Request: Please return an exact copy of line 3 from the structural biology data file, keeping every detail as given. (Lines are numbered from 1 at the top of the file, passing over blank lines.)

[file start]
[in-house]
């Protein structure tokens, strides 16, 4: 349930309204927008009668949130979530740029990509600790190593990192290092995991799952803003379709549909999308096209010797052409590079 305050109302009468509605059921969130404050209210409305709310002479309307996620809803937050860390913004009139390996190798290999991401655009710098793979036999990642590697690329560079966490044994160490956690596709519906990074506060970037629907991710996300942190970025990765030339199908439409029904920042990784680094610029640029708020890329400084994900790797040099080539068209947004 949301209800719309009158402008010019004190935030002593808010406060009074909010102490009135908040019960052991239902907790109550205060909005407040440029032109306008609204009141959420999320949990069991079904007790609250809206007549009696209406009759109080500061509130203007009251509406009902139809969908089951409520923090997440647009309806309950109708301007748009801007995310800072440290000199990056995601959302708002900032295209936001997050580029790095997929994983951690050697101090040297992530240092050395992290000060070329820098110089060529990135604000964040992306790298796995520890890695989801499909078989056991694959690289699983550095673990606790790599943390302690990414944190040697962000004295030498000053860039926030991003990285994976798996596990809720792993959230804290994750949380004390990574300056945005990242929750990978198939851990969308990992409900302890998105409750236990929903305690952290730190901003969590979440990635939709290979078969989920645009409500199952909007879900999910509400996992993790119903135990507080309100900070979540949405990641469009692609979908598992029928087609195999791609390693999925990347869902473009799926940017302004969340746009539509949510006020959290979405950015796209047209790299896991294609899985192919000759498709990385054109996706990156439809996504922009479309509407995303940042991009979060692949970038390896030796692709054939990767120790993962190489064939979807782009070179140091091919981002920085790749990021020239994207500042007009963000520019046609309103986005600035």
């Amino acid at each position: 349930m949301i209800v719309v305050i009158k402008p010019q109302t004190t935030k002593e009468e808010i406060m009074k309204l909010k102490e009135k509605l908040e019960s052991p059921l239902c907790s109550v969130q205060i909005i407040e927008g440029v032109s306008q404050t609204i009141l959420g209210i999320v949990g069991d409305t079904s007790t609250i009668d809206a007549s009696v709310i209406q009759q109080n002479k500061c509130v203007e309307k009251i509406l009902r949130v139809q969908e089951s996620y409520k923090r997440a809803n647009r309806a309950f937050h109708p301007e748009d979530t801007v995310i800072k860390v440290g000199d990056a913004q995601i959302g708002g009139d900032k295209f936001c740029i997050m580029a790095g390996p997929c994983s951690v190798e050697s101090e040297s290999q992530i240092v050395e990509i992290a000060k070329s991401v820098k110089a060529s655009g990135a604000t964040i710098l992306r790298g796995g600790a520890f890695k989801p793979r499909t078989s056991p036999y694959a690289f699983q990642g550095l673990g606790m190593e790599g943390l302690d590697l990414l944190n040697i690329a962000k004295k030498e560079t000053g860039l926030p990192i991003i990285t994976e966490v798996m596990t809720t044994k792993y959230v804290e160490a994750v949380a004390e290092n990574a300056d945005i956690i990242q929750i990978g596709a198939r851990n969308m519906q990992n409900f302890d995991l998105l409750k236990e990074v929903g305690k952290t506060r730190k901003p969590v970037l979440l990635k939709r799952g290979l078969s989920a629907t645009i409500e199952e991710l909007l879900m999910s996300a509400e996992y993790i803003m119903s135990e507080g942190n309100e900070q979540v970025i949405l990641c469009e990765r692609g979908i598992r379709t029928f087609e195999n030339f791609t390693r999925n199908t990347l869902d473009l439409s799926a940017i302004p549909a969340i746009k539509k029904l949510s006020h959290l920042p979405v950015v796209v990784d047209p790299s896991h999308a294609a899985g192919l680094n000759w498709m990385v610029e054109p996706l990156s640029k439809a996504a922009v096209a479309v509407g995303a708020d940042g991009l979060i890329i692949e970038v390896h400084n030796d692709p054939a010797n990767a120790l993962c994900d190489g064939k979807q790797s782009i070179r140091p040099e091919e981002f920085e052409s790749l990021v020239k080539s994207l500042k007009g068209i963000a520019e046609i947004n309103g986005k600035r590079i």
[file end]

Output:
């Amino acid at each position: 349930m949301i209800v719309v305050i009158k402008p010019q109302t004190t935030k002593e009468e808010i406060m009074k309204l909010k102490e009135k509605l908040e019960s052991p059921l239902c907790s109550v969130q205060i909005i407040e927008g440029v032109s306008q404050t609204i009141l959420g209210i999320v949990g069991d409305t079904s007790t609250i009668d809206a007549s009696v709310i209406q009759q109080n002479k500061c509130v203007e309307k009251i509406l009902r949130v139809q969908e089951s996620y409520k923090r997440a809803n647009r309806a309950f937050h109708p301007e748009d979530t801007v995310i800072k860390v440290g000199d990056a913004q995601i959302g708002g009139d900032k295209f936001c740029i997050m580029a790095g390996p997929c994983s951690v190798e050697s101090e040297s290999q992530i240092v050395e990509i992290a000060k070329s991401v820098k110089a060529s655009g990135a604000t964040i710098l992306r790298g796995g600790a520890f890695k989801p793979r499909t078989s056991p036999y694959a690289f699983q990642g550095l673990g606790m190593e790599g943390l302690d590697l990414l944190n040697i690329a962000k004295k030498e560079t000053g860039l926030p990192i991003i990285t994976e966490v798996m596990t809720t044994k792993y959230v804290e160490a994750v949380a004390e290092n990574a300056d945005i956690i990242q929750i990978g596709a198939r851990n969308m519906q990992n409900f302890d995991l998105l409750k236990e990074v929903g305690k952290t506060r730190k901003p969590v970037l979440l990635k939709r799952g290979l078969s989920a629907t645009i409500e199952e991710l909007l879900m999910s996300a509400e996992y993790i803003m119903s135990e507080g942190n309100e900070q979540v970025i949405l990641c469009e990765r692609g979908i598992r379709t029928f087609e195999n030339f791609t390693r999925n199908t990347l869902d473009l439409s799926a940017i302004p549909a969340i746009k539509k029904l949510s006020h959290l920042p979405v950015v796209v990784d047209p790299s896991h999308a294609a899985g192919l680094n000759w498709m990385v610029e054109p996706l990156s640029k439809a996504a922009v096209a479309v509407g995303a708020d940042g991009l979060i890329i692949e970038v390896h400084n030796d692709p054939a010797n990767a120790l993962c994900d190489g064939k979807q790797s782009i070179r140091p040099e091919e981002f920085e052409s790749l990021v020239k080539s994207l500042k007009g068209i963000a520019e046609i947004n309103g986005k600035r590079i």